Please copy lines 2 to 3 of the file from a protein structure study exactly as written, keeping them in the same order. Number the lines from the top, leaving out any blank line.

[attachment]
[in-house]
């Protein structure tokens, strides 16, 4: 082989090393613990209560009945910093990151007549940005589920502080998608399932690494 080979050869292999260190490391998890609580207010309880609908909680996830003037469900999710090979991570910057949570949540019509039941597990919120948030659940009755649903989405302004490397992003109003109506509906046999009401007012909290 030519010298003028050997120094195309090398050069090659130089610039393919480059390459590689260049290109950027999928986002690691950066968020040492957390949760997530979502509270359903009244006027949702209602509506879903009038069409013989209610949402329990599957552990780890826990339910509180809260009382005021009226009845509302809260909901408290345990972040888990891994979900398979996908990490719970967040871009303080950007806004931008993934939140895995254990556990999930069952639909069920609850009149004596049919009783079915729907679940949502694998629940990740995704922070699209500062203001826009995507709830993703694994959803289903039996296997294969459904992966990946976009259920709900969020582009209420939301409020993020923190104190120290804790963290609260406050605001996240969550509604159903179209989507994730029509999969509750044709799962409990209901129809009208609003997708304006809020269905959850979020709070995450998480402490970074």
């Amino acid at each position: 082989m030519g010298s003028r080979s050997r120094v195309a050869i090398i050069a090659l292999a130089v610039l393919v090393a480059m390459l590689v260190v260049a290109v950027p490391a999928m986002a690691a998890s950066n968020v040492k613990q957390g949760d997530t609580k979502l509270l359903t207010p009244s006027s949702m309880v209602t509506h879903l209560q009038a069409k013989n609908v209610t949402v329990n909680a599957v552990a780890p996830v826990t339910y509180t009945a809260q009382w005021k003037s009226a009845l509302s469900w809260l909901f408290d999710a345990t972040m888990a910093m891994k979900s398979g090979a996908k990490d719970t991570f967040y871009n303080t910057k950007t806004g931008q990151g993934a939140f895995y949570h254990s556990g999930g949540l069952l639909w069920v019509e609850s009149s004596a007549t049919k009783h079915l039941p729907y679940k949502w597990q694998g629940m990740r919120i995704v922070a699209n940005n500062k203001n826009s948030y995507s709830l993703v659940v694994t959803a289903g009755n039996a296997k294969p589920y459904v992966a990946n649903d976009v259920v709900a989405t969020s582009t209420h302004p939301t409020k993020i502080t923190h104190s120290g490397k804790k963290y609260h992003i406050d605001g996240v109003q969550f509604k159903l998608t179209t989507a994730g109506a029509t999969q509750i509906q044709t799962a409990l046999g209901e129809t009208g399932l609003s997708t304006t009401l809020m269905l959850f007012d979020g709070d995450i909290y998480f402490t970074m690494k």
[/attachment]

């Protein structure tokens, strides 16, 4: 082989090393613990209560009945910093990151007549940005589920502080998608399932690494 080979050869292999260190490391998890609580207010309880609908909680996830003037469900999710090979991570910057949570949540019509039941597990919120948030659940009755649903989405302004490397992003109003109506509906046999009401007012909290 030519010298003028050997120094195309090398050069090659130089610039393919480059390459590689260049290109950027999928986002690691950066968020040492957390949760997530979502509270359903009244006027949702209602509506879903009038069409013989209610949402329990599957552990780890826990339910509180809260009382005021009226009845509302809260909901408290345990972040888990891994979900398979996908990490719970967040871009303080950007806004931008993934939140895995254990556990999930069952639909069920609850009149004596049919009783079915729907679940949502694998629940990740995704922070699209500062203001826009995507709830993703694994959803289903039996296997294969459904992966990946976009259920709900969020582009209420939301409020993020923190104190120290804790963290609260406050605001996240969550509604159903179209989507994730029509999969509750044709799962409990209901129809009208609003997708304006809020269905959850979020709070995450998480402490970074």
């Amino acid at each position: 082989m030519g010298s003028r080979s050997r120094v195309a050869i090398i050069a090659l292999a130089v610039l393919v090393a480059m390459l590689v260190v260049a290109v950027p490391a999928m986002a690691a998890s950066n968020v040492k613990q957390g949760d997530t609580k979502l509270l359903t207010p009244s006027s949702m309880v209602t509506h879903l209560q009038a069409k013989n609908v209610t949402v329990n909680a599957v552990a780890p996830v826990t339910y509180t009945a809260q009382w005021k003037s009226a009845l509302s469900w809260l909901f408290d999710a345990t972040m888990a910093m891994k979900s398979g090979a996908k990490d719970t991570f967040y871009n303080t910057k950007t806004g931008q990151g993934a939140f895995y949570h254990s556990g999930g949540l069952l639909w069920v019509e609850s009149s004596a007549t049919k009783h079915l039941p729907y679940k949502w597990q694998g629940m990740r919120i995704v922070a699209n940005n500062k203001n826009s948030y995507s709830l993703v659940v694994t959803a289903g009755n039996a296997k294969p589920y459904v992966a990946n649903d976009v259920v709900a989405t969020s582009t209420h302004p939301t409020k993020i502080t923190h104190s120290g490397k804790k963290y609260h992003i406050d605001g996240v109003q969550f509604k159903l998608t179209t989507a994730g109506a029509t999969q509750i509906q044709t799962a409990l046999g209901e129809t009208g399932l609003s997708t304006t009401l809020m269905l959850f007012d979020g709070d995450i909290y998480f402490t970074m690494k």